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The Yellow Wallpaper Analysis

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English 1A03
Charlotte Perkins Gilman, "The Yellow Wallpaper" (1892)
- American writer
- writer of fiction and non-fiction
- feminist
- wrote novel called "Herland" (feminist
- this short story is about women's mental conditions
- story read as critical response about how a male dominated world treated these illnesses
-she suffered post partum depression after birth of her first child

Feminist * criticism and literature
We might read Gilman's fiction as an extension of her progressive political and social politics, particularly her involvement in women's rights
How does fiction enable us to reflect critically on gendered hierarchies of social power?
"The Yellow Wallpaper" responds to 19th- century medical practice - Provides alternative context for understanding "hysteria" and "madness" (mental illnesses ascribed to women) - Critique of the "rest cure" promoted in the late 19th century by Dr. Weir Mitchell (see p. 79)

- Hysteria actually originates from word hyster which means "wondering womb"

Analyzing figures: conflations
Character: Husband/doctor
"If a physician of high standing, and one's own husband, assures friends and relatives that there is nothing the matter with one but temporary nervous depression - a slight hysterical tendency- what is one to do ?" (75)
- Answer given at the end of the story: one might go mad.
- husband and doctor coming together
- at this point in the story the narrator is helpless
- we are shown that male authority comes in different forms (doctor and husband)
- women's own voice doesn't carry any weight
1st - person narration shows the absorption of patriarchal authority into the wife/patient's voice: "I get unreasonably angry with John sometimes. I'm sure I never used to be so sensitive. I think it is due to this nervous condition" (76).
- The word "I" is in the story SO much
- even though John is only used as a subject in the passage he still has so much authority over her
- "sensitive" another term meaning hysteria
- she confirms that he is right and she accepts her mental state
- by allowing us to hear her before we hear anything else the story operates differently than the male dominated world she depicts (literary trick)

Setting: Nursery/ Mental Hospital/Prison
"It was nursery first and then a playroom and gymnasium, I should judge; for the windows are barred for little children, and there are rings and things in the walls" (76-77).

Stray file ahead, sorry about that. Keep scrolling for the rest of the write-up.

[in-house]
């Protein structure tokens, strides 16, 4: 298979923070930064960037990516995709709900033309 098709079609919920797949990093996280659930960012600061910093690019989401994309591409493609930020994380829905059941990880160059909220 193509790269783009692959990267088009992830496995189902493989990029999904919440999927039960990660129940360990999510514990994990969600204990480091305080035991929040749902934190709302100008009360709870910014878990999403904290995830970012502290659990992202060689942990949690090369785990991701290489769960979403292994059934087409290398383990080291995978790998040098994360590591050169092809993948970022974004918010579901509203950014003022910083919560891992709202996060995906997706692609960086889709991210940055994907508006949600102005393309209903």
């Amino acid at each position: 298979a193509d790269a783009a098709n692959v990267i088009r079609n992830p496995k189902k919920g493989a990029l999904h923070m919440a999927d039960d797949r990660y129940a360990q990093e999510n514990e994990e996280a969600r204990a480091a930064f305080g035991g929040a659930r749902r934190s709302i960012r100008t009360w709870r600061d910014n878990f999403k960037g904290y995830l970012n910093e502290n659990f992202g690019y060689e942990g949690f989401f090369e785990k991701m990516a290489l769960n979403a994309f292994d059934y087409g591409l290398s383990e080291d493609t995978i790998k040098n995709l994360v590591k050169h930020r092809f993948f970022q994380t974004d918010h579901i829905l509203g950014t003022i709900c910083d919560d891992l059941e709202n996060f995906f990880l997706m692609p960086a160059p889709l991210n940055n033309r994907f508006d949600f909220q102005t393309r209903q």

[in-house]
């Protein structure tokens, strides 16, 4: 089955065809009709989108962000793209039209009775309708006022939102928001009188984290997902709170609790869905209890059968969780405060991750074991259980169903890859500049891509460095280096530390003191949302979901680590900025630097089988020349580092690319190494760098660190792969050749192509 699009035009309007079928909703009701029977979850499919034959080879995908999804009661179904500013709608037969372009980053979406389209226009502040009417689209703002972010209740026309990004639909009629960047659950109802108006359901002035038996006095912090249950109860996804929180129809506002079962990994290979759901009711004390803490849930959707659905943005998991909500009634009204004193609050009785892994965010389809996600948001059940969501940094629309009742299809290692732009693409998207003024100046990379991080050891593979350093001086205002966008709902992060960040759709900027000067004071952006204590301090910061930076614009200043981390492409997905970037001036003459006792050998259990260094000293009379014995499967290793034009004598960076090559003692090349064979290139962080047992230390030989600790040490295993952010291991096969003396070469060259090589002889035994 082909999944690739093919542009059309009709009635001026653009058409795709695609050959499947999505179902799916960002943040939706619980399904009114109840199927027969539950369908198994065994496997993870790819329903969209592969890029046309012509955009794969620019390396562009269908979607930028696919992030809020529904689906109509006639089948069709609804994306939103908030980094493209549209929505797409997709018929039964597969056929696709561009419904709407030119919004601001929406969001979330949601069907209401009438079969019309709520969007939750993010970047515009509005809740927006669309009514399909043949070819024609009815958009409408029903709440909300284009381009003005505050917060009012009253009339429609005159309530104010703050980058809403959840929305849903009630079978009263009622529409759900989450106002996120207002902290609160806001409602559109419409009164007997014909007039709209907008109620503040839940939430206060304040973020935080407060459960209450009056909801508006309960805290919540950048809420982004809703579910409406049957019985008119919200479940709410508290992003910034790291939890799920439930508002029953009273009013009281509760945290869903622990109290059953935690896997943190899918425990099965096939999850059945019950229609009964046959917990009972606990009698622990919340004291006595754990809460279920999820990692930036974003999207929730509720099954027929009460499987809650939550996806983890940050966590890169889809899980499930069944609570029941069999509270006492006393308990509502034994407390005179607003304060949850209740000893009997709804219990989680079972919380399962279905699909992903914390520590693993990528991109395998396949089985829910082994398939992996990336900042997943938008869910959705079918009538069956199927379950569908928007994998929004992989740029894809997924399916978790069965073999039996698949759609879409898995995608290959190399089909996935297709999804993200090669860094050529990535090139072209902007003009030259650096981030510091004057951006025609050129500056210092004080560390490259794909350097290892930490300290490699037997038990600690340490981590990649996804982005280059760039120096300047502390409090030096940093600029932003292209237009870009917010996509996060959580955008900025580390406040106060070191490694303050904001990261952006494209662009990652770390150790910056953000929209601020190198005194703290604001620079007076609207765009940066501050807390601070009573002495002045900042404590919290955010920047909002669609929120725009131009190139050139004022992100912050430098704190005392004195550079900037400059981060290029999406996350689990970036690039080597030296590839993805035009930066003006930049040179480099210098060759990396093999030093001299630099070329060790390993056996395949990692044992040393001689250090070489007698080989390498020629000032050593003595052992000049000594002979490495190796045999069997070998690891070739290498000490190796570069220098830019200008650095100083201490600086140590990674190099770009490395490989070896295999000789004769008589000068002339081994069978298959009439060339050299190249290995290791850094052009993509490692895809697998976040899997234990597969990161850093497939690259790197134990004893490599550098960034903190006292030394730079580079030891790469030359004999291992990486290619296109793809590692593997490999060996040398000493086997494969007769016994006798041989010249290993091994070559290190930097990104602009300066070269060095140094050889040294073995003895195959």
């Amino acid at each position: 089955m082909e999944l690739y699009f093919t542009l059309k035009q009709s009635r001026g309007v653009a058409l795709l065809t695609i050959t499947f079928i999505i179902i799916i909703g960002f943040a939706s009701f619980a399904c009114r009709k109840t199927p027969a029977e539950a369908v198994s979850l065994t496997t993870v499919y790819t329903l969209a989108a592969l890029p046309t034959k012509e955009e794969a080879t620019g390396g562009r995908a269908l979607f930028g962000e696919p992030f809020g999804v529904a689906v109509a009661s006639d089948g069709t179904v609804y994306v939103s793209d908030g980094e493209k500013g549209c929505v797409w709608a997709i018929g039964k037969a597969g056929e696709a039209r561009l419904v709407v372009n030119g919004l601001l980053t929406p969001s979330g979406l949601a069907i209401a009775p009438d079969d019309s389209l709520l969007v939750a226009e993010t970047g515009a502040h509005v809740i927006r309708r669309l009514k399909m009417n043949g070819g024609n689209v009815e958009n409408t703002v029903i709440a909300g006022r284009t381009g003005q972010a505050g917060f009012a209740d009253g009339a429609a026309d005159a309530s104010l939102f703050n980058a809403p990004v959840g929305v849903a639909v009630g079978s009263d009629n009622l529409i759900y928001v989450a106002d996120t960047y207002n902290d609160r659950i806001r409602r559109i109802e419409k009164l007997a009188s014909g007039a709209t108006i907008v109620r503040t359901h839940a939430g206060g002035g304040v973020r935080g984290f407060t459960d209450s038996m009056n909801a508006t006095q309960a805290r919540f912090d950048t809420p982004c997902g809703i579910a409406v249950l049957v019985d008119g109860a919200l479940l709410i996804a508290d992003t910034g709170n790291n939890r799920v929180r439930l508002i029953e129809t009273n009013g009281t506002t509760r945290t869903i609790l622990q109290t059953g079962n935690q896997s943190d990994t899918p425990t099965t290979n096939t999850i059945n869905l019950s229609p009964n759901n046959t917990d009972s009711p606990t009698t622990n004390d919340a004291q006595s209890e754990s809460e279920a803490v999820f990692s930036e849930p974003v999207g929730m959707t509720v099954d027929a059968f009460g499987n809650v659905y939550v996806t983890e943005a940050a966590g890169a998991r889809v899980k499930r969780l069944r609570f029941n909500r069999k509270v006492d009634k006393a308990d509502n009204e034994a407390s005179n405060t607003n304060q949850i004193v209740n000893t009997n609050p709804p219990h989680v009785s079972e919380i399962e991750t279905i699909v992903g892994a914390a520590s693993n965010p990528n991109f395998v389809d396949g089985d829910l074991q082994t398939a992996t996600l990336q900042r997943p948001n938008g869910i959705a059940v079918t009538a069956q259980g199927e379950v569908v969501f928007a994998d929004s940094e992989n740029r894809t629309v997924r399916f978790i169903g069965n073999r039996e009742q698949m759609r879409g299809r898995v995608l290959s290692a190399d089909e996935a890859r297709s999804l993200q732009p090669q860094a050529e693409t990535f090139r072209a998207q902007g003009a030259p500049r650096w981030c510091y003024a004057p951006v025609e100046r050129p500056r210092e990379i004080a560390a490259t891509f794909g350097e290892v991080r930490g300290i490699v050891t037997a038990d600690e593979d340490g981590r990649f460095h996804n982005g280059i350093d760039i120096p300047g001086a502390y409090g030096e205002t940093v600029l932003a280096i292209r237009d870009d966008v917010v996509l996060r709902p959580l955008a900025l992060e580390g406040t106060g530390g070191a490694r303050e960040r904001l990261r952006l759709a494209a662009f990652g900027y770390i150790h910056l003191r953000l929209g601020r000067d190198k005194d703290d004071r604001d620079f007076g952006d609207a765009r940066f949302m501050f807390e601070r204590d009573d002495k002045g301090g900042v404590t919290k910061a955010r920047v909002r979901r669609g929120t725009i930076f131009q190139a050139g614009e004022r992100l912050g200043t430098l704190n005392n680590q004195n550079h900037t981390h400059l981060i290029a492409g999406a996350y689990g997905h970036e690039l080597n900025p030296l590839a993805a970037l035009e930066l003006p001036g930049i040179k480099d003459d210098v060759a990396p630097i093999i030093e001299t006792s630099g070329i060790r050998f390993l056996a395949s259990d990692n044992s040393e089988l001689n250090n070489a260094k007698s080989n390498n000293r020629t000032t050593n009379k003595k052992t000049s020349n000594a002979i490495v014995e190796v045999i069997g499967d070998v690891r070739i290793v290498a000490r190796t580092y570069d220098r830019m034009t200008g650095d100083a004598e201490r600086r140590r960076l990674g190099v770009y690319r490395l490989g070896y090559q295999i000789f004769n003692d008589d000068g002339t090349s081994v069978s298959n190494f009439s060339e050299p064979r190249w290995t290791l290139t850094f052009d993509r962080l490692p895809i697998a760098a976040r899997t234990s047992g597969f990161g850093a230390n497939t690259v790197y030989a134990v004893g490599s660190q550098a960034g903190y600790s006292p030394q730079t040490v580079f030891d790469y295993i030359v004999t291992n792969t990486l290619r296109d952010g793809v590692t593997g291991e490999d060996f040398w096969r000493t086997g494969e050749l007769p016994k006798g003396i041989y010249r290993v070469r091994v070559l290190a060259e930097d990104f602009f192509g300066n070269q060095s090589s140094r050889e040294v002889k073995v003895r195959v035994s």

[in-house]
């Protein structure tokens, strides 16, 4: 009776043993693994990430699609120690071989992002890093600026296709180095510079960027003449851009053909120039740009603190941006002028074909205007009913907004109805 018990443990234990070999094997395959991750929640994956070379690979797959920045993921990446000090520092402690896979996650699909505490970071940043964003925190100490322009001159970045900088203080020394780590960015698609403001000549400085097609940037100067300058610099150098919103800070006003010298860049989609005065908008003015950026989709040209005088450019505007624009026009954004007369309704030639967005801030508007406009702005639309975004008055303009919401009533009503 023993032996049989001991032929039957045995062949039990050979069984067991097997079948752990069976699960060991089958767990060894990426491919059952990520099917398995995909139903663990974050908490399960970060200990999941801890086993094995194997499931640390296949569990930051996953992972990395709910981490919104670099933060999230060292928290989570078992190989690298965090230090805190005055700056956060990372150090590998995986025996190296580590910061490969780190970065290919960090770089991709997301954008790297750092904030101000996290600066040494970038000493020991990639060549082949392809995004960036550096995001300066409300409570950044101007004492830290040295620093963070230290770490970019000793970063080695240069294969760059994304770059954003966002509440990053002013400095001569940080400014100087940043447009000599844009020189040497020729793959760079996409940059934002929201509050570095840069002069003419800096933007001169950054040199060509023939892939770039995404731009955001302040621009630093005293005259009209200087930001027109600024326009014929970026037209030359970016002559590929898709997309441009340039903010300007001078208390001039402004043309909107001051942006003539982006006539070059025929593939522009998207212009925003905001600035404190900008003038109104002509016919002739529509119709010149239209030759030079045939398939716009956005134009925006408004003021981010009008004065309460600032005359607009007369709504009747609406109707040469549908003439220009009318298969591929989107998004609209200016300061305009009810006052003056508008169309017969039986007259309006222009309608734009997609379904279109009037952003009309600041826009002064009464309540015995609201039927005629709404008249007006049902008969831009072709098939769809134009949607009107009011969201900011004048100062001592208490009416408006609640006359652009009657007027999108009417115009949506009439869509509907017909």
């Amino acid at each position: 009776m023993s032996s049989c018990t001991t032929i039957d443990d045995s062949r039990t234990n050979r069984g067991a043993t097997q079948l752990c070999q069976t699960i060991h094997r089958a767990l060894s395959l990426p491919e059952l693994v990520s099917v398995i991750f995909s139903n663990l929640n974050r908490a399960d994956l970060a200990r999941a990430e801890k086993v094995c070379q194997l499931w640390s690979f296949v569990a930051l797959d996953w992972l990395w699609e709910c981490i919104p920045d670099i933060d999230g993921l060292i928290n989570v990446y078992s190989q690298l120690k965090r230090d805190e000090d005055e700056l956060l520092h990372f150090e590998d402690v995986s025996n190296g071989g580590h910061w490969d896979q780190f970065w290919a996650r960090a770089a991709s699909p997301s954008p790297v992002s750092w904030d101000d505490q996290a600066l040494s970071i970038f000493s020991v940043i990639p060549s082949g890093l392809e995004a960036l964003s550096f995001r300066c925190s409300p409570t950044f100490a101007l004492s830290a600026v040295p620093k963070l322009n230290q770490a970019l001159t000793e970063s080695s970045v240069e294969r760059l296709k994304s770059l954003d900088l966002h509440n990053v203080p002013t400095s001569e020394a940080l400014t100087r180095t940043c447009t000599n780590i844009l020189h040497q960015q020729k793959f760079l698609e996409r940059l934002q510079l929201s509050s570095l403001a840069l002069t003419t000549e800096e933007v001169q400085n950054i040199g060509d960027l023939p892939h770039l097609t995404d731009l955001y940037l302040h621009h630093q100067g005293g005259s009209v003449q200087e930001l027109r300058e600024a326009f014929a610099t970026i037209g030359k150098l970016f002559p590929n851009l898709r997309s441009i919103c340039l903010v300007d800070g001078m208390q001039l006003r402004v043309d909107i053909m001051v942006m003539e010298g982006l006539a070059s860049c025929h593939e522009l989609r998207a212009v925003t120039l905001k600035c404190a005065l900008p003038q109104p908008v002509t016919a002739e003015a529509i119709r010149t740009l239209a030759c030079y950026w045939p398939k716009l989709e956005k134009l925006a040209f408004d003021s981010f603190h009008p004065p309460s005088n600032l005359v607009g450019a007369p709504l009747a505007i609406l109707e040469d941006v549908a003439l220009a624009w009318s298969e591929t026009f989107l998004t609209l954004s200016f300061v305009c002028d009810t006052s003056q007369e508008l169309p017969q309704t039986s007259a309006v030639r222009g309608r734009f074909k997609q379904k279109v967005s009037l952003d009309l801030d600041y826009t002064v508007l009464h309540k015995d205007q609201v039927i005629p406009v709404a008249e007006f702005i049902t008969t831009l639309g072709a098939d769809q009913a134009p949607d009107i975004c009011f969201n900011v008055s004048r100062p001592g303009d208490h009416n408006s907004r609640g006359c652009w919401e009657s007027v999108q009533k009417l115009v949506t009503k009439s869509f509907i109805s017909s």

- she misreads the room
- it is not for children but it is for mental patients
- "rings and things in the wall" are restrains in the wall
- could also be a prison
- author wants us to recognize that these three places share things in common as well as who is set in these places
" He is very careful and loving, and hardly lets me stir without special direction" (76)
- she was supposed to do nothing but rest
- she wasn't supposed to read, sing, or even think
- what kind of love is it that won't let her do absolutely anything

Analyzing figures: contracts
1. Images: Wallpaper vs. written/printed paper
"(I would not say it to a living soul, of course, but this is dead paper and a great relief to my mind)" (75)
- dead paper gives her a sense of relief
- she is able to record her thoughts without other knowing
- she isn't allowed to do this though
- she says that her husband hates it when she writes
"I think sometimes that if I were only well enough to write a little it would relieve the press of idea and rest me" (76)
- she says that it relieves her to write
- it is a form of therapy for her yet she still isn't allowed to do so
"This paper looks as if it knew what a vicious influence it had... I get positively angry with the impertinence of it... I never saw so much expression in an inanimate thing before" (76)
- the paper is almost like a cohabitant with her
- this type of paper is not dead it is coming to life
- it is antagonizing her
- first thing she notices about the paper is the eyes as if there is someone always watching her

The "woman in the paper"
"... there are so many of those creeping women... I wonder if they all came out of that wallpaper as I did?" (86)
How does the narrator's relationship to the woman in the wallpaper change?
By the story's conclusion, which "paper" constitutes the prison - the wallpaper, or the printed paper of the story?
How might we understand the narrator's seeming "escape" from the paper - has she triumphed over the patriarchal forces that have acted against her? Or only dramatized the effects of these forces?


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